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Home You've Gotta Make Some Noise

You've Gotta Make Some Noise

There's been a lot of talk about the so-called rioting by Orthodox Chassidim after the arrest of an elderly 75 year old man who was manhandled and abused after he asked for a police officer's badge number. Of course most of the 'rioting' consisted of people standing around their own neighborhood and not getting promptly out of the way when told to do so by police officers along with a few incidents of settings cardboard boxes on fire in the street; nevertheless Jewish leaders have hurried to condemn them, the liberal press that would be nodding sympathetically to stories of police abuse and public protest if the community in case had happened to be Black or Latino quickly tacked on lurid headlines to the whole thing. Jewish opinion as a whole leaned strongly towards condemnation, as Jewish opinion usually does.

But let's consider two cases. In 1986 a group of white teenagers chased Michael Griffith, who was black, onto the Belt Parkway where he was struck by a car and killed. The resulting press and racial tension from the Howard Beach case was the talk of the media for months on end, produced widespread condemnation and brought down Mayor Ed Koch and replaced him with David Dinkins who proved all too willing to tolerate racial violence, as long as it was black on white racial violence.

Only a few days ago, an NYU student named Broderick John Hehman, pictured above, handed a dollar to a homeless man in a wheelchair. Shortly thereafter he was chased by a gang of black teenagers shouting 'Get the White Boy' into the path of a car where he was struck and killed. Hehman had been taking a course on 'Urban Violence in America' before he was killed. His death has been a course in and of itself. The New York Times story did not mention either his race or that of the assailants. The case has barely appeared in the media. There has of course been no racial unrest.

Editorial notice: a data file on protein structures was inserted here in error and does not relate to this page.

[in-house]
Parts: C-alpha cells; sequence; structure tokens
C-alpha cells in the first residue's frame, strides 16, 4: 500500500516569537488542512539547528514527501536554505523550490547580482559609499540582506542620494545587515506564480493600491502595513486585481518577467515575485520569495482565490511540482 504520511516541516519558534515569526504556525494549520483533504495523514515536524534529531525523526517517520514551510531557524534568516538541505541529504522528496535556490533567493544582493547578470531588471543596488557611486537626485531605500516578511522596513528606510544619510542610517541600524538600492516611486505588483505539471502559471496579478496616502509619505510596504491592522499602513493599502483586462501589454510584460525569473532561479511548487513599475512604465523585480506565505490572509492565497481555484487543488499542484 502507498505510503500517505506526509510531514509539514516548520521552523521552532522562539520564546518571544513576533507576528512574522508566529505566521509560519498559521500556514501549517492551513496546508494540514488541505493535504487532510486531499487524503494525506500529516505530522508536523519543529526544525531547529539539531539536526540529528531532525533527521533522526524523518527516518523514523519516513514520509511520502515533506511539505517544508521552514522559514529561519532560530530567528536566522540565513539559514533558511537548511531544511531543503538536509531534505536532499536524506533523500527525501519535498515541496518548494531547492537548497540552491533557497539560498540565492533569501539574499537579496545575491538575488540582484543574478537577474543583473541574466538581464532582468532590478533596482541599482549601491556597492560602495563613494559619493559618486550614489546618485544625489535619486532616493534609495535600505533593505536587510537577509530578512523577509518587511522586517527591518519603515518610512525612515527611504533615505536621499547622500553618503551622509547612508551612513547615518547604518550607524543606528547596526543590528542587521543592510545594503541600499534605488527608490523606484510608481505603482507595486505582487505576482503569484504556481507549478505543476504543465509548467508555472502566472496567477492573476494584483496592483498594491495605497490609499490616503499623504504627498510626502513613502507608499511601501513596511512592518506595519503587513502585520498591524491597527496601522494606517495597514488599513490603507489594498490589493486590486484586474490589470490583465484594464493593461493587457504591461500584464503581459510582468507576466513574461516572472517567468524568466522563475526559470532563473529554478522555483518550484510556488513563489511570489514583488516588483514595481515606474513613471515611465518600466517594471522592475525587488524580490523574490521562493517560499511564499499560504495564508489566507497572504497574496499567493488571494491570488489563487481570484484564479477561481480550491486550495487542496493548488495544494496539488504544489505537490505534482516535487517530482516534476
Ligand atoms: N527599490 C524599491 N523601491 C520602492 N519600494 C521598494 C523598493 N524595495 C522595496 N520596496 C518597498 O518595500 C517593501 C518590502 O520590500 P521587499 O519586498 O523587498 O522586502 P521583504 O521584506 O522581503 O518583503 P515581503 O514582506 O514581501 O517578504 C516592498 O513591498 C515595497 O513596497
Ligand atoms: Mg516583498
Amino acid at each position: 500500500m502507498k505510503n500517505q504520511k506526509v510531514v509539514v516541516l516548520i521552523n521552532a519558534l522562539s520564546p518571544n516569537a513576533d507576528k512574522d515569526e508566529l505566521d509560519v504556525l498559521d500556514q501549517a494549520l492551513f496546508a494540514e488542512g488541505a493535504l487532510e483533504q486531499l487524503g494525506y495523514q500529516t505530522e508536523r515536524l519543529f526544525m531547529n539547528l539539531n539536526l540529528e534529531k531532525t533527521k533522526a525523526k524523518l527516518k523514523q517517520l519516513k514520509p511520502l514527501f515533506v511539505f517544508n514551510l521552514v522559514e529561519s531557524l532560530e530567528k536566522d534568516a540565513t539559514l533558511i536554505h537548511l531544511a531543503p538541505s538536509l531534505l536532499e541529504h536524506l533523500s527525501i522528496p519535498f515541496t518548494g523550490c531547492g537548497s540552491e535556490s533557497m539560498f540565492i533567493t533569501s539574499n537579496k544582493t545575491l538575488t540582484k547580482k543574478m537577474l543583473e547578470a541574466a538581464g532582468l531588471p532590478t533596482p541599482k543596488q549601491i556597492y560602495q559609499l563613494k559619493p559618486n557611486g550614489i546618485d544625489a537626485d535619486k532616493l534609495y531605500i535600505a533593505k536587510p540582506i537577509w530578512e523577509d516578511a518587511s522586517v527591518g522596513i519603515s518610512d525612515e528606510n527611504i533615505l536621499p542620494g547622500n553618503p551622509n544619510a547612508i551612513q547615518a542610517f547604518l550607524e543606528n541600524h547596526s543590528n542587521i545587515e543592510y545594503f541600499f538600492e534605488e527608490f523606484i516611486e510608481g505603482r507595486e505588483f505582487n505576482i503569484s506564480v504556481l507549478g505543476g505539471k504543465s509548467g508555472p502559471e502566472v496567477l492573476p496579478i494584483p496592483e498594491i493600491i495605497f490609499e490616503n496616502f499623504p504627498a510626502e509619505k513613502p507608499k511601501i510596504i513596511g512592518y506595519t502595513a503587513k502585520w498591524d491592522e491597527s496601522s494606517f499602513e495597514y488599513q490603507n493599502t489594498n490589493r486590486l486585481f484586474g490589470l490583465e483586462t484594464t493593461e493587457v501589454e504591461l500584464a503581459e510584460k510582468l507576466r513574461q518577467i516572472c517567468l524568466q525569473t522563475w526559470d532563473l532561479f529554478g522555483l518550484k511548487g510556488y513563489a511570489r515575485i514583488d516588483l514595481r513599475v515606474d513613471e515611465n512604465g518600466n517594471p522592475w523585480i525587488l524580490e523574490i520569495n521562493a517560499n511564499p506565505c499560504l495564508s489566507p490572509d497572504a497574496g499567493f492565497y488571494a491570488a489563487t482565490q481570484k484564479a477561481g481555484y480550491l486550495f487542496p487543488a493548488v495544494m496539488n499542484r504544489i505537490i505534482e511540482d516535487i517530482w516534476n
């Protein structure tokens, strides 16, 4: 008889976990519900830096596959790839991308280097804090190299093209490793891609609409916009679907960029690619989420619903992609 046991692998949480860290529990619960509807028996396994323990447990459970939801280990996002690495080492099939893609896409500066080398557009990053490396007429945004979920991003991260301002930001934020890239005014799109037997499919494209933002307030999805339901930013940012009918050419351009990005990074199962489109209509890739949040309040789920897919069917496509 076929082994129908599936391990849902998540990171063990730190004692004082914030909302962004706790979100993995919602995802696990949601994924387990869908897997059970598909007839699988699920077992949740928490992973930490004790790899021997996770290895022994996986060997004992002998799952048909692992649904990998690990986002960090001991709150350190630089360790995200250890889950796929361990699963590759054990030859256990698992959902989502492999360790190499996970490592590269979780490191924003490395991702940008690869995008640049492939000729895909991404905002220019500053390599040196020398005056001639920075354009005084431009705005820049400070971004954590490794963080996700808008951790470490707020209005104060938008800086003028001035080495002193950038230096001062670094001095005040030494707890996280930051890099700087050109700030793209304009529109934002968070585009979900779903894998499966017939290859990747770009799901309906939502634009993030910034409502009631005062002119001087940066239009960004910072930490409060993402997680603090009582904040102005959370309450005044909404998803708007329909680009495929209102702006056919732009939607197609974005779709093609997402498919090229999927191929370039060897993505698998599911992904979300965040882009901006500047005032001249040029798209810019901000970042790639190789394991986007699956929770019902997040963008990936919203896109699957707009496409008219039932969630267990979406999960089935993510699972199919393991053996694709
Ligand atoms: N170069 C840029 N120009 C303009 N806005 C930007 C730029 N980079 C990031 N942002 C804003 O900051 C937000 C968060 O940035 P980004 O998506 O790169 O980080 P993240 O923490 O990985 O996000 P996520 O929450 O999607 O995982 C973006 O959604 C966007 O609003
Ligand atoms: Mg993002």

The key difference in those cases is that the influence of the noise a community made resulted in justice given rather than justice defered. Under the Guliani era any restraints on the NYPD were lifted, the civilian complaint review board became a joke and most complaints were never even filed. The Bloomberg era hasn't been much different with politicians believing that fighting crime requires throwing away the rules. It is far from clear that the behavior of the police officers involved will be seriously investigated but it is certain that without the 'riots' there would have been no investigation at all and that is genuinely sad.

It is a sad state of affairs when the law doesn't apply to the authorities unless a segment of the public has to engage in dangerous confrontations with the authorities. It is a demonstration that a negative side-effect of the civil rights era is to reward the squeaky wheels while letting everything else fly. Such a situation transforms a civil society into a bantustan where no one trusts the authorities and protection requires belonging to a visible and voiciferous community willing to fight for its members rights. If Chassidim play by the rules that the liberal Jewish elite have forced Americans to play by, whose fault is that really?


  1. Great post.

    I've read several accounts of these so-called "riots" and based on what I've read it seems more like disorderly conduct than anything else.